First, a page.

Yes, yes, I know. Half of you are thinking “What is a Roku 2 XS?” and the other half are thinking “Are you just figuring this out?” First off, yes I’m just figuring this out. Secondly, a Roku is a nifty little box that will stream movies, music, games, and all sorts of other cool stuff to your TV. I got one recently and I thought I would write a review on it.
I also can imagine a third question. “Why the heck are you writing about it on a landman blog?” I think that a Roku is a great little tool to take with you on the road. Now, I know that some of you work 18 hours a day out of your hotel room… but I also know that others watch TV occasionally when they are traveling.
I ordered my device off Amazon and I’ve been pretty happy with the results. I have Amazon Prime, which let’s you watch quite a few movies online through the website. Well the Roku will stream that directly to your TV. I also have HBO GO (which is like On Demand for HBO), Pandora for streaming music, and a slew of other channels. One of my favorite is TED Talks, which is basically interviews and lectures about neat stuff that people should care about. Angry Birds is also included in the model of Roku player that I got.
There is a list of many, many channels that are available on Roku though: Disney, HuluPlus, UFC, Vudu Movies, Facebook, several news channels, many sports related channels including ESPN, etc. Roku’s website claims there are over 700 channels. I immediately found about 15 that I think I’ll use.
There are several versions of the Roku player available: Roku LT, Roku HD, Roku 2 XD, Roku 2 XS. They range from $49.99 for the Roku LT to $99.99 for the Roku 2 XS (on sale for $95.87 currently). What do all these different versions do? That’s why I’ve included this handy dandy comparison chart below:
I chose the Roku 2 XS because the price difference for the features wasn’t that big of a difference to me. What is the big difference for the high end model? Two things:
1. You get an RF remote instead of an IR (Infrared) remote. What does that mean? It means that you can hide the box behind the TV or in a cabinet and the remote does not have to maintain “line of sight” to work. The added bonus for this type of remote is that you can use “motion controlled” games like Angry Birds! You can still program the box to work with your regular universal remote if you prefer.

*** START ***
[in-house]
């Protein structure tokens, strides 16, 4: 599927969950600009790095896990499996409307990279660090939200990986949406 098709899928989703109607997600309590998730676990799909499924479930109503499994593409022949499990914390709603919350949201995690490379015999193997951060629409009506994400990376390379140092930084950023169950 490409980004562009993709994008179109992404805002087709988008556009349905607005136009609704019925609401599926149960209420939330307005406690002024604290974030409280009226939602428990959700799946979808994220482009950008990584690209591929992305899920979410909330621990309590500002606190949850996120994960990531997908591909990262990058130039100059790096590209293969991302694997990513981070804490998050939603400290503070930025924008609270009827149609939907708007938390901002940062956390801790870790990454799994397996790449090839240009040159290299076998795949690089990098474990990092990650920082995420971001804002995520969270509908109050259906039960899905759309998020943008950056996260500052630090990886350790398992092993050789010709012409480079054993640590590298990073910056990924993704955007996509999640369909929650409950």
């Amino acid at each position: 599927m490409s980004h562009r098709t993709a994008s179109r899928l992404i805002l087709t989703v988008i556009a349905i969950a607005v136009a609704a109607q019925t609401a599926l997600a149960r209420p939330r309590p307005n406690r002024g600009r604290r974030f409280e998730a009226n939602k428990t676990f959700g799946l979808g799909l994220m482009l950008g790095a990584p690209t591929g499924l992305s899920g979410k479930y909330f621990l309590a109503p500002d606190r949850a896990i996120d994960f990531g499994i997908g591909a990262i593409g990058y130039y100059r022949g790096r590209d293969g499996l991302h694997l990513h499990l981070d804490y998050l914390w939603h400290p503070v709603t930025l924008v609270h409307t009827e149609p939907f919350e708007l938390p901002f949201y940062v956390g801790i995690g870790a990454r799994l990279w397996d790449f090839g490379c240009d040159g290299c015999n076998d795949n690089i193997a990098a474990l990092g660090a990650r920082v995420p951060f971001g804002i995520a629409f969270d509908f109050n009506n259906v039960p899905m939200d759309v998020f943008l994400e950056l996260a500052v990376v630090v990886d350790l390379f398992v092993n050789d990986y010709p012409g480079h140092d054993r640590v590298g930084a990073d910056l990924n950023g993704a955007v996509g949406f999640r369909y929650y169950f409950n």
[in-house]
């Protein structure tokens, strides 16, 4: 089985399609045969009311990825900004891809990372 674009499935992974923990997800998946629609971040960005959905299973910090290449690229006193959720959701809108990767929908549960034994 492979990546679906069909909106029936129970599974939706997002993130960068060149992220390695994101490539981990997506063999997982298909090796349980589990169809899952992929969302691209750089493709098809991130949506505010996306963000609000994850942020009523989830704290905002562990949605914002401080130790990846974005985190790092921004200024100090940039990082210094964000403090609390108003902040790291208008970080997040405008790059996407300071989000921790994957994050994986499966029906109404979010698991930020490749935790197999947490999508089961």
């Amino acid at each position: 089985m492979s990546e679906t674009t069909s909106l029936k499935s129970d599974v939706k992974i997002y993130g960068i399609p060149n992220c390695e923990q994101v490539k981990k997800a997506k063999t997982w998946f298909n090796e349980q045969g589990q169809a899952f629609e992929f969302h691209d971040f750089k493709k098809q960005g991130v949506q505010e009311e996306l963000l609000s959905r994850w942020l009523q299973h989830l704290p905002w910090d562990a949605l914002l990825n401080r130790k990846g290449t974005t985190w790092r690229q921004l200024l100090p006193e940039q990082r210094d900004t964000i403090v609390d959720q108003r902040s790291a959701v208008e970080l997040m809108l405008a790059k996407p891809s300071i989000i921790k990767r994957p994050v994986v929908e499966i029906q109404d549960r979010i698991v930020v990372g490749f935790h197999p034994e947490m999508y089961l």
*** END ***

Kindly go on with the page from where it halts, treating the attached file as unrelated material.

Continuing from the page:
2. You get an ethernet port, so you don’t have to use WIFI. On the 3 lower end version you are forced to connect via WIFI. Most of the time this is probably fine, but I prefer to have the option of using a cable connection if necessary.
So, like I mentioned, I think this would be a great device to bring with you when you are traveling and staying in hotels. One possible issue is with hotels that require you to “login” to the internet through a web browser — I know about this because the first time I tried to use it I had this issue. When you connect via wifi you have to click “I Accept” to the terms of service and enter your name and room number. This won’t work with the Roku because you don’t have a web browser built in.
It turns out the solution was fairly simple. I simply called the customer service number for the internet (located on the sign in webpage, and also on a little placard on the desk) and told them I was trying to connect a Roku. After I explained to them what a Roku was, they asked me for the MAC ID on the bottom of the device. 2 minutes later I was up and going.
I’m also told that there are other solutions to this problem, some people use their computer and the ethernet port (you did get the model with the ethernet port, right?) to create share the internet from their computer using ICS (Internet Connection Sharing). You shouldn’t have to worry about it doing this, but there is a lot of discussion on the Roku Blog post: How To: Travel with your Roku player.
If you want to get a Roku, or read the reviews here is a link to the product page on Amazon: Roku 2 XS.
Tell me in the comments below if you have a Roku and what channels are you favorite!